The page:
So far, so good. I can just about deal with this healthy thing – we’ve been non-smokers for a week now after going cold turkey. I’ve smoked on and off since I was a teenager, so high time to bloody quit before I trigger some terrifying lung disease. I won’t lie – I’m thinking about smoking a LOT, I even had a dream last night about drinking wine and chain smoking, complete with the sense of failure and guilt so when I woke up and realised I was still very much on the wagon I felt really good. Now that it’s Friday, the little devil on my shoulder is whispering to me how lovely it’d be to meet up with B on my way home at the pub near Kew Green with the lovely heated booths in the beer garden, park ourselves there and have some drinks and ……….the inevitable cigarettes that’d go with those.
Bloody hell, I have always been of the opinion that quitting smoking is easy (probably because my habit has been on/off and I’ve therefore frequently “quit” or just not felt like it unless I’ve been out), but this is actually pretty HARD! I suspect that’s because of the finality of it this time. I mean, I’m pushing 40 here (just over a month to go) and it’s therefore time to stop f*cking around and get serious. It’s that or age prematurely and stink, as well as possibly dying too young and in much too painful a way.
So, to keep myself on the straight and narrow (eesh – that does NOT sound like me!!) I’m going to walk the 5 kilometres home from work as a warm-up and then head out for a run of just over the same distance. I’ve been out twice already this week and to my delight discovered I could keep running AND feel good, without feeling like my lungs were on fire or on the verge of keeling over which is what running often feels like when you’re a slave to the damn tobacco sticks.
There are only ever advantages to quitting (or ideally never freakin’ start in the first place, which would have been best of all) and I know that even in those instances where I think I love to smoke, the cigarettes do NOTHING to enhance whatever experience. If B and I were to head to a heated beer garden this evening to have a few drinks, it wouldn’t be the cigarettes making the evening – it would be hanging out with my best friend in a cosy setting and enjoying a good wine that’d be the lovely parts. It’s just that my brain is still making that association and I’m genuinely finding it difficult to break the pattern there, even though I bloody KNOW on a more rational level (and let’s face it, addiction isn’t rational) that it’s all an illusion.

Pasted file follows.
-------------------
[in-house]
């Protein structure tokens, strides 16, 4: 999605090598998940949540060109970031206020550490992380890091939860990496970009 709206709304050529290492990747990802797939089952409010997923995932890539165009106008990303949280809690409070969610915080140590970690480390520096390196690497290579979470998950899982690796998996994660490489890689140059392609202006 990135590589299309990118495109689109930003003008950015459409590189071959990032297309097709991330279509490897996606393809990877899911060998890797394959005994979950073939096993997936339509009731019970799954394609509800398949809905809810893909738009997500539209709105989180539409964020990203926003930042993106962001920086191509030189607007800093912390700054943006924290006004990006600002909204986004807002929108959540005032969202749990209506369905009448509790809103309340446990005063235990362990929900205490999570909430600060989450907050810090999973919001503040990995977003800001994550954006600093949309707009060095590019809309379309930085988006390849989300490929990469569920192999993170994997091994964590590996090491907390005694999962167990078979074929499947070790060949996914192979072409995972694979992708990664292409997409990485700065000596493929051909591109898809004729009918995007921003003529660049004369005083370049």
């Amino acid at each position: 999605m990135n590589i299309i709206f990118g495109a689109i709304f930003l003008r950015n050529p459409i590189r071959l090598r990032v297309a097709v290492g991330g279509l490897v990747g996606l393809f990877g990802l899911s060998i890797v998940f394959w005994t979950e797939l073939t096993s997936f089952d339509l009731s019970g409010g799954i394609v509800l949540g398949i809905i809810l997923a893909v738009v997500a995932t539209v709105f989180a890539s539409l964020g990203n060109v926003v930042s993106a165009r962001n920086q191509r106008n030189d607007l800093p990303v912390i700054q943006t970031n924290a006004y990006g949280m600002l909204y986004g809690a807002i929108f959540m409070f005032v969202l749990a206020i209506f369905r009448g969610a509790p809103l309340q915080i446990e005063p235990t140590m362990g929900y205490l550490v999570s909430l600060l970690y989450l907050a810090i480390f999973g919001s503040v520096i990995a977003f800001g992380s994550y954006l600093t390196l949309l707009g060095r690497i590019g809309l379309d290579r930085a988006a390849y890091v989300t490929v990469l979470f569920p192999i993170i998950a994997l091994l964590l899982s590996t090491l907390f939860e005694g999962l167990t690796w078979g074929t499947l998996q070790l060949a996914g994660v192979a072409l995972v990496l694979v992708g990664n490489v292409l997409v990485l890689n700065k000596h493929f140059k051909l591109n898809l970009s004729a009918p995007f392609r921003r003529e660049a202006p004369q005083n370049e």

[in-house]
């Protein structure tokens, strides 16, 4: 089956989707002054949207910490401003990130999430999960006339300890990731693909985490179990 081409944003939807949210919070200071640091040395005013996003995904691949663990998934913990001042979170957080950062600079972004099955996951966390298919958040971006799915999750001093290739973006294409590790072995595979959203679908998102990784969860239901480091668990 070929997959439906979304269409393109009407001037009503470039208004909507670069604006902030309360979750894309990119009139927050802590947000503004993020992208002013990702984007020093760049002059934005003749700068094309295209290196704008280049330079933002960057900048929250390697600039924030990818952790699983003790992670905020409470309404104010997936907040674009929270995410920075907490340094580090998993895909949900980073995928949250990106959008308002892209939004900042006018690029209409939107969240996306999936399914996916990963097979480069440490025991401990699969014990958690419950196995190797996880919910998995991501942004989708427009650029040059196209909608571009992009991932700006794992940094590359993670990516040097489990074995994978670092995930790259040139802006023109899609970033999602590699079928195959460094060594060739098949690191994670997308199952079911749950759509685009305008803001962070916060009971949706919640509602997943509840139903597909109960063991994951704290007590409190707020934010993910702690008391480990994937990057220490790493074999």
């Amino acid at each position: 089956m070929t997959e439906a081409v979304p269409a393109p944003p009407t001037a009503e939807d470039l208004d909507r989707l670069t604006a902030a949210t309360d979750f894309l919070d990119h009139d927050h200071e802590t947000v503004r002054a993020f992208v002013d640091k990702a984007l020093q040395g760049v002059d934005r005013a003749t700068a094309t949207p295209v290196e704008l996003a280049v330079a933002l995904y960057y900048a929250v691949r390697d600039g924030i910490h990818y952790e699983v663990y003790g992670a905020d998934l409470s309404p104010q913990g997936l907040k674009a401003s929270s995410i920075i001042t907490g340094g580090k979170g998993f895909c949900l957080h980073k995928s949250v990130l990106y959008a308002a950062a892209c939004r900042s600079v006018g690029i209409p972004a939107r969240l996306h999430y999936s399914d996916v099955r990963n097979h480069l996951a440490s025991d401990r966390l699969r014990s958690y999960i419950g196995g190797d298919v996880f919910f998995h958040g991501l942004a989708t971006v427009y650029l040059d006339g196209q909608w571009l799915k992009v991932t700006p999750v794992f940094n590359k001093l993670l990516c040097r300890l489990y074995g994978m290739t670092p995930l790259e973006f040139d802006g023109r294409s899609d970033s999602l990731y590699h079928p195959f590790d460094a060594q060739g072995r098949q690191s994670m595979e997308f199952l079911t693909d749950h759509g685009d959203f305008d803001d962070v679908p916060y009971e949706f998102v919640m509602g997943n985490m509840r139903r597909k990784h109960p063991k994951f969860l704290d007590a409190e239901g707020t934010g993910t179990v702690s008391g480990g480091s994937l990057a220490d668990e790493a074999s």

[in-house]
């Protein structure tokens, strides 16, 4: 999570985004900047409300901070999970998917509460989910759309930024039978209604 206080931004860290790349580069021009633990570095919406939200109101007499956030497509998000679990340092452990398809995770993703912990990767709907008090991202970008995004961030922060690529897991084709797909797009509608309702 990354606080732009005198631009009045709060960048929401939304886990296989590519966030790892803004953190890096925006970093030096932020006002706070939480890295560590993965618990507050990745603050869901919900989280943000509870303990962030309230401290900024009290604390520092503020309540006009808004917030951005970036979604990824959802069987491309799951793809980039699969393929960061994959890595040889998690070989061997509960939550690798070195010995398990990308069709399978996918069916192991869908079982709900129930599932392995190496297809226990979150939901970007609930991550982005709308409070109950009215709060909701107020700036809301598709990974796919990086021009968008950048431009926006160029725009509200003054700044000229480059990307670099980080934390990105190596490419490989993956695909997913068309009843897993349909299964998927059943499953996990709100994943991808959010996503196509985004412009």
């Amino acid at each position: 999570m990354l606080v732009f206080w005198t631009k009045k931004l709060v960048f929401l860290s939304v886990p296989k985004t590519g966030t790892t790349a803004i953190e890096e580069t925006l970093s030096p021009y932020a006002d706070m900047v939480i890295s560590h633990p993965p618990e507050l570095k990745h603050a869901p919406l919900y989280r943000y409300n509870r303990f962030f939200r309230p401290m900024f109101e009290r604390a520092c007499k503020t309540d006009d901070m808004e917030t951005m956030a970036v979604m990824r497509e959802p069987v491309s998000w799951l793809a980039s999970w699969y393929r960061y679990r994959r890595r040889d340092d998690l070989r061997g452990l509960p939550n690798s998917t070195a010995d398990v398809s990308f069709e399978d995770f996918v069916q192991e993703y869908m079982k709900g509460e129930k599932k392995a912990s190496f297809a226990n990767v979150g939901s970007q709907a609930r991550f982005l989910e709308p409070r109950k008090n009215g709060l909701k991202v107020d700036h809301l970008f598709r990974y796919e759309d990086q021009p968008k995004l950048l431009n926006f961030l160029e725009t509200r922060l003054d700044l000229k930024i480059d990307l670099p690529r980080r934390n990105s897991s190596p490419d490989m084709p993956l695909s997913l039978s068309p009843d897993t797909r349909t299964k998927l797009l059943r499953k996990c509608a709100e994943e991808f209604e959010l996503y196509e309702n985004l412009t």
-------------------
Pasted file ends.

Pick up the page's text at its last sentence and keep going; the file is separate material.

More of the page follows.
I know in my heart, and remember so clearly, all those Saturday and Sunday mornings when I’ve woken up with a hangover and with that smoker’s headache and wished I hadn’t drunk quite so much wine and not smoked quite so many cigarettes. I also know in my heart, and remember so clearly, all those Saturday and Sunday mornings when I’ve bounced out of bed at 6-7am and headed out for a long run, enjoying the quiet streets and the mist caressing the Thames just as west London begins to come to life, and the feeling of gratitude at feeling so good, strong and healthy.
Really, a combination of the two would be perfect, wouldn’t it? Go for that long, weekend run on Saturday, then indulge my inner Axl Rose in the evening. If I for a moment thought I could stick to it, that’s what I’d do. I mean, that’s got to be the Holy Grail for every smoker wanting to quit yet still have that little “treat” every so often?
We shall see, but January will have to remain dry and smoke-free.